Keturah—beautiful, sixteen, the village storyteller—follows a hart into the forest and quickly loses her way. After three days, she is exhausted and starving. She knows that death can't be far away.
But when he finally comes for her, she finds that Death is a young man—melancholy and brooding, lonely and not without compassion. Keturah tells him a story, and they strike a bargain: He will allow her to live one more day. If, in that time, she hasn't found and married her One True Love, she will return to him, finish her story, and become his Queen.
Keturah becomes a Scheherezade of sorts, spinning out her story and escaping Lord Death again and again. But her fellow villagers are aware of her new acquaintance. The relationship terrifies them. Rumors fly.
And a plague is coming.
Keturah and Lord Death has a bit of everything—bravery, love, romance, comfort, magic and sacrifice. The storytelling is such that, given the right reader, it'll make a fantastic audiobook.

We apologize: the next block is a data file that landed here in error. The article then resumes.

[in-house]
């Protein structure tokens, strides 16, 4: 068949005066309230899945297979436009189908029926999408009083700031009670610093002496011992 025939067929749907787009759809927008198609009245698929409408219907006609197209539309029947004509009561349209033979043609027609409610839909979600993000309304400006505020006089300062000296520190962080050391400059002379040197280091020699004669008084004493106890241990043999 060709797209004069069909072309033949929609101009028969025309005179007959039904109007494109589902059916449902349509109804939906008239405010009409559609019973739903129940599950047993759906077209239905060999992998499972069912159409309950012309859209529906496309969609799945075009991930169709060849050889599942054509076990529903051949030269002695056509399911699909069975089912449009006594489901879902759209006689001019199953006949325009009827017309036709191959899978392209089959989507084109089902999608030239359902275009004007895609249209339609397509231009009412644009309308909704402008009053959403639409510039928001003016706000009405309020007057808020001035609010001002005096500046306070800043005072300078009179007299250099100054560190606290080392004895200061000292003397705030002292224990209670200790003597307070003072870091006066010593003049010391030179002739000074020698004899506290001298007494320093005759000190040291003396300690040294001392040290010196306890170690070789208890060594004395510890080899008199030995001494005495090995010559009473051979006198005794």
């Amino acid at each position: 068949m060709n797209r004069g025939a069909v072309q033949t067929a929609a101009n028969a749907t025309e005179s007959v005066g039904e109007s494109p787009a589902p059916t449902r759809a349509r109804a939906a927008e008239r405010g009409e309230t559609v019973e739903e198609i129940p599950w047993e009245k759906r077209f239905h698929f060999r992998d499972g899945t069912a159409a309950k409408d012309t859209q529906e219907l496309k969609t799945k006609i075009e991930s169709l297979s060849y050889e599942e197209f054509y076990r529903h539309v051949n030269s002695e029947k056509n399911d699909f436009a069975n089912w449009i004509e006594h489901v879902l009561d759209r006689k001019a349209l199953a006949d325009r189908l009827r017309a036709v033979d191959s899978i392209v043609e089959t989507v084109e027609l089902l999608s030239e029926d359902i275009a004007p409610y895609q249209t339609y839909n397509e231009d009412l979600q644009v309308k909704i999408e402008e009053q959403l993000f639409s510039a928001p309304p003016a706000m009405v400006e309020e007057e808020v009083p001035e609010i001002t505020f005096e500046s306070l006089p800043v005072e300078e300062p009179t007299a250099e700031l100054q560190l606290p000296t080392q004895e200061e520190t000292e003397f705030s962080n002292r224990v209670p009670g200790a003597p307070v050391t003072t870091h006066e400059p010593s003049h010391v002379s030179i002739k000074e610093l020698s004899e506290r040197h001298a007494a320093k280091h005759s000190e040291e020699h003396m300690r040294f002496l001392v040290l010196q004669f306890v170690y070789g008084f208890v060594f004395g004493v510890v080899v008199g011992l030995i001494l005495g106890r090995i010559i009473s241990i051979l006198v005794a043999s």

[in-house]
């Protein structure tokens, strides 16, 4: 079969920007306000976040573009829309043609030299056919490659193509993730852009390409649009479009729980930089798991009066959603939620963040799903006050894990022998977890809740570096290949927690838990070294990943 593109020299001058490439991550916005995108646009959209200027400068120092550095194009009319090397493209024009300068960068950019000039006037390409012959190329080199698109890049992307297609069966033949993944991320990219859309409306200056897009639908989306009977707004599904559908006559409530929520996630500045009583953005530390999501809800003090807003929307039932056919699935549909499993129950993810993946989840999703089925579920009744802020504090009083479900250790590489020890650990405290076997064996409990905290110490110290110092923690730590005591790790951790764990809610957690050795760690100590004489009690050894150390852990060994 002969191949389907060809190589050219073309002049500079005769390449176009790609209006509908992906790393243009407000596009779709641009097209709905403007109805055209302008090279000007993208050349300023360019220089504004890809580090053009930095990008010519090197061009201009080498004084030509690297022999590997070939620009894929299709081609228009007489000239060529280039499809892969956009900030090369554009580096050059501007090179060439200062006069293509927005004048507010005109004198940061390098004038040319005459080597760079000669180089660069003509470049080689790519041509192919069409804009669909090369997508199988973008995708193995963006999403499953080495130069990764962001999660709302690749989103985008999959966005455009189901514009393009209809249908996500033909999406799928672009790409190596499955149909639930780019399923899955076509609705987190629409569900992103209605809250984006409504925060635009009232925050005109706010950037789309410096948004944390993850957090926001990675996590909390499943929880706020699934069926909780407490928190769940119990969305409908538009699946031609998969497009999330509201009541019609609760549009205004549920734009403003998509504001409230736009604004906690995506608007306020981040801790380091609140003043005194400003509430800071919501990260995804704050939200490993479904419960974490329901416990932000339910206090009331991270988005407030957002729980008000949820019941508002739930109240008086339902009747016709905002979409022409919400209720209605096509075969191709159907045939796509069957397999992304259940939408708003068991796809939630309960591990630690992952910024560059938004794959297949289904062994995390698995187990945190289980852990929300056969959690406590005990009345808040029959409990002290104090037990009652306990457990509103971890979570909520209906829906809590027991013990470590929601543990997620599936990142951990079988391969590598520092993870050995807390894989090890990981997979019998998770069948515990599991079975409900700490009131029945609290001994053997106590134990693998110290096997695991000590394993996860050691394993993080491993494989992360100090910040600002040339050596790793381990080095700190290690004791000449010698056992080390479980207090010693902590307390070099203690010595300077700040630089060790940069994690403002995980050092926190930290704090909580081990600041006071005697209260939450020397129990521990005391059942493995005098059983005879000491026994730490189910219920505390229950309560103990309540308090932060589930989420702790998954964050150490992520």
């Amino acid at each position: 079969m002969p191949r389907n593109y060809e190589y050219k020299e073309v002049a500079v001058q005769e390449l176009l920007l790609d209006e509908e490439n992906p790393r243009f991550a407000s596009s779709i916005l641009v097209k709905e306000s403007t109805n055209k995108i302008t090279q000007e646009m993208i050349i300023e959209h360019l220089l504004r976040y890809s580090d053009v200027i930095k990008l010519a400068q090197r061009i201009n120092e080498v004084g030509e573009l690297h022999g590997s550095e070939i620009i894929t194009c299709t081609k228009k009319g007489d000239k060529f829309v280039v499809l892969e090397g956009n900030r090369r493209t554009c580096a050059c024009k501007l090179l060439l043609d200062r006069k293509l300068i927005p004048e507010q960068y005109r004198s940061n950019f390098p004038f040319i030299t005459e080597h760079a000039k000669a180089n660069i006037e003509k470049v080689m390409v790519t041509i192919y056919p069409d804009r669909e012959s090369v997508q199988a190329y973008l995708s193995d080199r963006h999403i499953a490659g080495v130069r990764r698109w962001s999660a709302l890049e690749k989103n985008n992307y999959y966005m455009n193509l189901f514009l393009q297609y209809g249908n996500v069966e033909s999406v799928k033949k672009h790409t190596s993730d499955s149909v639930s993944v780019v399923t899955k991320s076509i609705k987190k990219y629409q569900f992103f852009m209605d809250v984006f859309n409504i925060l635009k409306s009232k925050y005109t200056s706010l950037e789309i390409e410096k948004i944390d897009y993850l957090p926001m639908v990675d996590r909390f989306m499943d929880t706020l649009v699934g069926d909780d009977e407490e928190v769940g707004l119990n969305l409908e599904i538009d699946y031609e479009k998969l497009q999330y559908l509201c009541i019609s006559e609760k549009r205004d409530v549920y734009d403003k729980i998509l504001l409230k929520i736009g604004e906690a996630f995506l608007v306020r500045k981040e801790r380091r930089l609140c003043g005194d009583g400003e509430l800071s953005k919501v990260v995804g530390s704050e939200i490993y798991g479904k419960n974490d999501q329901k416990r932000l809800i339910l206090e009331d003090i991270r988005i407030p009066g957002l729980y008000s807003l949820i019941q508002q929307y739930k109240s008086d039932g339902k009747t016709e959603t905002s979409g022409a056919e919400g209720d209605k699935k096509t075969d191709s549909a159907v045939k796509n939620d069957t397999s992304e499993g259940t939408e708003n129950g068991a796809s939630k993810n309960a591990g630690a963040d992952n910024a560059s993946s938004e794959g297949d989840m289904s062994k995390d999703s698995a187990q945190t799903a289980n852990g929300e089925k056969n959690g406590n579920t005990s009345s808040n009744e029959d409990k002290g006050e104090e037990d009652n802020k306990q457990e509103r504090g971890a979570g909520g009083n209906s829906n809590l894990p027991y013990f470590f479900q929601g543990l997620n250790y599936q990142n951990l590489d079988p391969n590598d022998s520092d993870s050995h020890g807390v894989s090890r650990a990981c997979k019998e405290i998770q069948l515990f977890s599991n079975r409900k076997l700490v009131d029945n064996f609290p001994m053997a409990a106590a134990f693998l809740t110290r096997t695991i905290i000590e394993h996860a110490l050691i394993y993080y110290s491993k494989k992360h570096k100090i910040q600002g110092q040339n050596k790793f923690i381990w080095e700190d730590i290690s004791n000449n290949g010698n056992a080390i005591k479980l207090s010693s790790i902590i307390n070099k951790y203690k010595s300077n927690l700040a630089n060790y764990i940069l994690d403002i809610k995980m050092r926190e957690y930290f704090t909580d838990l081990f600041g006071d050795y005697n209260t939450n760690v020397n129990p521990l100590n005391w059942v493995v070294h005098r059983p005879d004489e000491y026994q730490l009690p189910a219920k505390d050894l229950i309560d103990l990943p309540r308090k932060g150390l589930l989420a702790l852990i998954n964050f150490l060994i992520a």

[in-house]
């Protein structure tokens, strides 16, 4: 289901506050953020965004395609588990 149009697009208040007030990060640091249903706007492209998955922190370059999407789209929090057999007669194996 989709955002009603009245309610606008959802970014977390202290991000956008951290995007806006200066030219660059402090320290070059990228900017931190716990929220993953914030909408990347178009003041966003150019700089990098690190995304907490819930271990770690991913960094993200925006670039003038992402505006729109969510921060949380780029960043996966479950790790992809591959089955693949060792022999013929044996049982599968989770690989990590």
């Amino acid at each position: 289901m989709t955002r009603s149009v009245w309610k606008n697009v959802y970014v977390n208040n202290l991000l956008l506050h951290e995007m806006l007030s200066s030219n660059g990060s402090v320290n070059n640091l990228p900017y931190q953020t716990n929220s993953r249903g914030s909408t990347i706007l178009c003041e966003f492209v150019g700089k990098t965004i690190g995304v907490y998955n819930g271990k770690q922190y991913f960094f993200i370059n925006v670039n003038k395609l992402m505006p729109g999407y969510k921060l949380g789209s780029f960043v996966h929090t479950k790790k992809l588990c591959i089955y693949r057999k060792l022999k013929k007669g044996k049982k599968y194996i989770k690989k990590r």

Though it isn't technically a retelling of another story (as far as I know), I'll be recommending it to readers who are drawn to Donna Jo Napoli, Robin McKinley and older fans of Gail Carson Levine. I'm also going to try it on some of my Twilight girls. Stylistically, they're very different books, but the dark romance is similarly attractive.
The prologue suggests that Keturah herself is telling the story at a village gathering—she is a storyteller, has the same name as the heroine, the names of her friends at the gathering are the names of her friends in the story—and that the story of Lord Death is entirely her own creation. By the end, I was so wrapped up in it that I was convinced that the story was a true one—it just HAD to be—I just couldn't bear to think of Keturah and Lord Death as imaginary creations.
Mark of a good storyteller, no?